Last week, the Boxer8 team gave Ouya developer consoles to some 1,200 Kickstarter investors who chipped in $699 and up to create the device. Feedback came in this week and they were pretty good. Ouya may not be ready for gamers yet, as the company itself said on the console’s home screen, but it appears that there’s a great deal to love about it. The console will be rolled out to the public on March 2013.
The package contained an Ouya console, two developer controllers with batteries, an HDMI cable, Micro-USB, and a power adapter. Developers say that Ouya is quite simple to connect and boot, pretty much like connecting an Xbox 360 to a TV.
Here’s a review from CodeZombieGames, a Youtube channel:
“I thought I would chime in here and kind of explain why the Ouya is good,” the CodeZombieGames reviewer comments on one of his videos. “I have actually used many Android TV top devices. Many of them cost from $60 to $200. Some are from China, others are consumer products [available in North America] like … Google TV. Nearly all of these devices are disappointing when it comes to OpenGL performance.”
“The Ouya on the other hand is a Tegra 3 device, and is capable of actually playing 3D games,” he continued. “I have gotten [the] AngryBots Unity demo to work on [the] Ouya and it runs smoothly.”
Still there are a few developers who see flaw in Ouya. Loren Brichter, the man behind Twitter client, Tweetie, pointed out a few problems about the console. Though it can sustain a business as it finds fans among the niche tech/indie gaming market, he said it would difficult for the device to go mainstream success. Competing with xBox 360 and the app-store enabled Apple TV would also be difficult, atop the fact that Ouya encourages rooting.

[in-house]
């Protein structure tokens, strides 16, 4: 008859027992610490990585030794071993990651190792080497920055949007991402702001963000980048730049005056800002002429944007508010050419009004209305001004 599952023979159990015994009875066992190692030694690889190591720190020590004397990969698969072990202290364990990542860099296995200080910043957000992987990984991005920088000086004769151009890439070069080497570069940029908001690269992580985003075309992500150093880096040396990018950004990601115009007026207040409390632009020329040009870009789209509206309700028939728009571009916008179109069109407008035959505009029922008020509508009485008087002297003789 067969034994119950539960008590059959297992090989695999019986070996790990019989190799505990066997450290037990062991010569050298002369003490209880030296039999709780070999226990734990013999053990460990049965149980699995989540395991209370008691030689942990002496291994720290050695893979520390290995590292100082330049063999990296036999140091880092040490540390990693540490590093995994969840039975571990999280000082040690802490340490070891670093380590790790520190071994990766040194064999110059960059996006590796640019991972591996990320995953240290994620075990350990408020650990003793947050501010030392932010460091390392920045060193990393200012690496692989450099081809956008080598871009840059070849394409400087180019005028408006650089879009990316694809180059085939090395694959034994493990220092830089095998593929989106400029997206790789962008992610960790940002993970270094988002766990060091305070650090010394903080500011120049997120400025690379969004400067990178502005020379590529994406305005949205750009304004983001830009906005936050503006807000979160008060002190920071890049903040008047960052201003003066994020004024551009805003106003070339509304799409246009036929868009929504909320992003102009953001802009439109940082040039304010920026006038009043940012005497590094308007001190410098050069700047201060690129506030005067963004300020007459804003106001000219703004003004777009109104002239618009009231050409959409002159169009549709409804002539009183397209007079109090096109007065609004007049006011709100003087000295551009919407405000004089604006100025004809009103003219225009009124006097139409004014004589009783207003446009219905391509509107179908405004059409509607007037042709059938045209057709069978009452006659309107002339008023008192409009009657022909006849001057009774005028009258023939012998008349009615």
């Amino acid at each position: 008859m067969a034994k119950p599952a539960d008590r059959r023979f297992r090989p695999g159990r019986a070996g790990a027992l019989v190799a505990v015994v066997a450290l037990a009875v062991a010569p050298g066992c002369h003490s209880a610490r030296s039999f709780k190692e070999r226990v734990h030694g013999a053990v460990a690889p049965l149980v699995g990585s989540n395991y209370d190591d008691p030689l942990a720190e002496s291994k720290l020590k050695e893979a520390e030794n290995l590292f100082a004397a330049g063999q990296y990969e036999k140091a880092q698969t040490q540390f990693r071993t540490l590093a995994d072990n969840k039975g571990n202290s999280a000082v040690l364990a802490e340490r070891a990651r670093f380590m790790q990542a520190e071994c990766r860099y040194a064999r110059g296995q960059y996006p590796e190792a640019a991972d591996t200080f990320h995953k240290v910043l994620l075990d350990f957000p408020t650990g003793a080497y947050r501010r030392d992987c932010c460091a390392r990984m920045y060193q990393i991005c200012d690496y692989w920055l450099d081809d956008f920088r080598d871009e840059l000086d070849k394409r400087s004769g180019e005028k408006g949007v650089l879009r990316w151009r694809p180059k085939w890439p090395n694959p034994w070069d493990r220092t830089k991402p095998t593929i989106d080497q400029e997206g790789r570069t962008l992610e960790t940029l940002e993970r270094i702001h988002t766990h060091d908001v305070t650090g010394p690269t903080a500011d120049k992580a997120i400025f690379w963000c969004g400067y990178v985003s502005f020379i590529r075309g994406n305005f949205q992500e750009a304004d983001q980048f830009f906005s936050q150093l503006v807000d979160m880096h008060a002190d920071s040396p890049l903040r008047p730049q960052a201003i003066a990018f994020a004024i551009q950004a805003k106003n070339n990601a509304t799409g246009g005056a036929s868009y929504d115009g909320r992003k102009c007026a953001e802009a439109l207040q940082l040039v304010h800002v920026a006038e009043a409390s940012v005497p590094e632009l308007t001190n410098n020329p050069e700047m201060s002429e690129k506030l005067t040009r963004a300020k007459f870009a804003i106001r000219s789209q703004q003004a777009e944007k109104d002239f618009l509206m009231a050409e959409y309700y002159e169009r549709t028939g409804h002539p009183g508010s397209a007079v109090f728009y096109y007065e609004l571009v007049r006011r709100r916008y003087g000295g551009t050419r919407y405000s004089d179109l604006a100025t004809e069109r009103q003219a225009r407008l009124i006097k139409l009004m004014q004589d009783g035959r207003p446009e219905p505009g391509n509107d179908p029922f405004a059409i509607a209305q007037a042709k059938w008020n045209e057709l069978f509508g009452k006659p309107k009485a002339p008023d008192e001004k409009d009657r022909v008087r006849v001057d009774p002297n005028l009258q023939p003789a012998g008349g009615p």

Ouya will sell for $99 in the US as announced last July, and £99 in the UK. They are funding a 10-day game development competition for contenders to create an Ouya-compatible app. The game will start on January 14 and end on January 23, and with a $45,000 prize to the winning developer.
Development of Ouya console was first announced in July, and its weird spherical shape drew a lot of attention. A week after said announcement, they received $2.3 million in financial support after launching a Kickstarter crowd funding project, with some 19,000 investors betting their cards on the device. Check out this interesting insight about Ouya Console from Kyt Dotson, SiliconANGLE’s game specialist.
Like any other spawning technology, Ouya is best coupled with a rival. Ouya gets an opponent in Gamestick, a fellow Android-based micro-console developed by California-based PlayJam, and is backed by Kickstarter. Gamestick was reported to have recently surpassed the $135,000 funding mark. There’s Sunflex as well, an Android-based portable gaming device with a gamepad controller. NVIDIA also announced its Project SHIELD yesterday, an Android-based console that runs on Tegra 4 processors.
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